Prejudiced

It’s lunchtime and here I am sitting in my van
parked in a grocery store parking lot, blowing my
nose in a used napkin. A napkin previously used to
blow my nose. Homemade vinaigrette sits on the dash
in hopes that the December sun is heavy enough to break
through the overcast and liquefy the coagulated coconut oil.
It won’t. And I realize that if I were sitting in my
Prius, instead of my work van, I would satisfy so many
generalizations right now; with my pony-tail, writing
poetry, drinking kombucha. Maybe I don’t need  
the Prius after all. Maybe the Prius needs me.
And the high-schoolers yell at each other across  
the parking lot, desperate for attention, while the stay-at-home moms sit
in their vans, just a little longer, enjoying the silence that comes
from an afternoon car-ride nap. If I listen closely,
the trafficswells become fingertips of the ocean, trying
to pull me back into Her, while the douglas-fir gently wave goodbye.

Out

Speak what you think today in hard words and tomorrow speak what you think in hard words again, though it contradict everything you said today.

Ralph Waldo Emerson, Self-Reliance

Out for a walk and I realize that everything I know to be fact, through careful scientific observation, has been told to me. The things that I assume to be true, through my own experiences and observations, are but a myth.

Continue reading “Out”

I only write when I’m hungry

I only want to write on an empty stomach, so to feel the urgency of hunger. I will sit with only five minutes left on the clock and write ceaselessly to see what it is that’s important to me. To know the pains clearly. To feel the heart beating.

Seeing Clearly

If seeing clearly is the goal, why is it then that every time I see my conditioning clearly I muddy it in the days that follow.

Muddied by thought, by my search to know more, until its nearly forgotten. If it wasn’t for this ground that holds all activity the insight wouldn’t bubble back to the surface in time. And the process of muddying can start all over again.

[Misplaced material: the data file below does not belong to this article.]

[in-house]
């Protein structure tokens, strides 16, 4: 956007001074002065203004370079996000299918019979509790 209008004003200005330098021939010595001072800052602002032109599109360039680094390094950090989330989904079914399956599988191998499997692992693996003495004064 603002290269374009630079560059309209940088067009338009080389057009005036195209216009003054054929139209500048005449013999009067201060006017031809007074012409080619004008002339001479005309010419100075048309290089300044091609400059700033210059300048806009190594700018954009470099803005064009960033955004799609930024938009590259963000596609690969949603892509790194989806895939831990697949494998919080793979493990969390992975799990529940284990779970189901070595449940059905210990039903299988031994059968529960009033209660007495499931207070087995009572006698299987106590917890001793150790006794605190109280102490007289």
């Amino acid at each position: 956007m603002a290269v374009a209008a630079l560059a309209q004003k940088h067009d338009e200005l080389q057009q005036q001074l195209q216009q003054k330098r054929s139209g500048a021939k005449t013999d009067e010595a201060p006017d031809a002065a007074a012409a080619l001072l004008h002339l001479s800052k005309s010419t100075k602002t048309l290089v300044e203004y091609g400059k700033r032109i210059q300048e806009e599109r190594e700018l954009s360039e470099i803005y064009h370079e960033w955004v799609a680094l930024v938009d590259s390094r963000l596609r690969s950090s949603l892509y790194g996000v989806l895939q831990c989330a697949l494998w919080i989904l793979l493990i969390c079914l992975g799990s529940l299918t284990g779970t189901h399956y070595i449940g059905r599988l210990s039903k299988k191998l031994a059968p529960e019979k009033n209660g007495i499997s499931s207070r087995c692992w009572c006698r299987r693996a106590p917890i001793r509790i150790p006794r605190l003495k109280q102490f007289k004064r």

On Poetry (again)

To be able to write poetry successfully I have to do two things: give in to the experience. And give up assigning value to words; stay true to the story; give in to the music within the word. By giving in to the experience of course I mean the experience that gives rise to poetry, which is, of course, a poem in and of itself. I can write a poem about an experience while I’m living the experience, but I can far better write the poem, later, (or perhaps write a far better poem) if I’ve fully invested in the experience.

Sunday Morning Reverie

I woke up this morning to a wrinkled
face in the sheets staring
back at me, mouth open in sleep.
I thought maybe it is the sheets
memory of you, and this its performing art.
Or is it my performing art and the sheet my stage?
I like the way you look when you’re sleeping,
because I know you won’t be asking me
for something, at least not anything that
I’m not already willing to give.
If I try to whisper into your ear, or
where your ear should be, would the words animate
the bedspread, get it to do a little jig?
at least that’s what comes to mind
in this morning reverie. I haven’t gone
outside yet, but I know its likely to be
peppermint and whiskers. Like in a dream that’s a
memory of a dream, I slide further into
the covers and wonder at what it might
be like to stay in bed all day. Blanketed
by crow haws and blind-filtered light,
and the answer comes by the way of cramps
and a runny nose. And I sneeze and the sheet-
face is covered in snot and spit and now
it really starts to get real, I’ve got to jump
out of bed, otherwise the day, like this poem,
would have no point.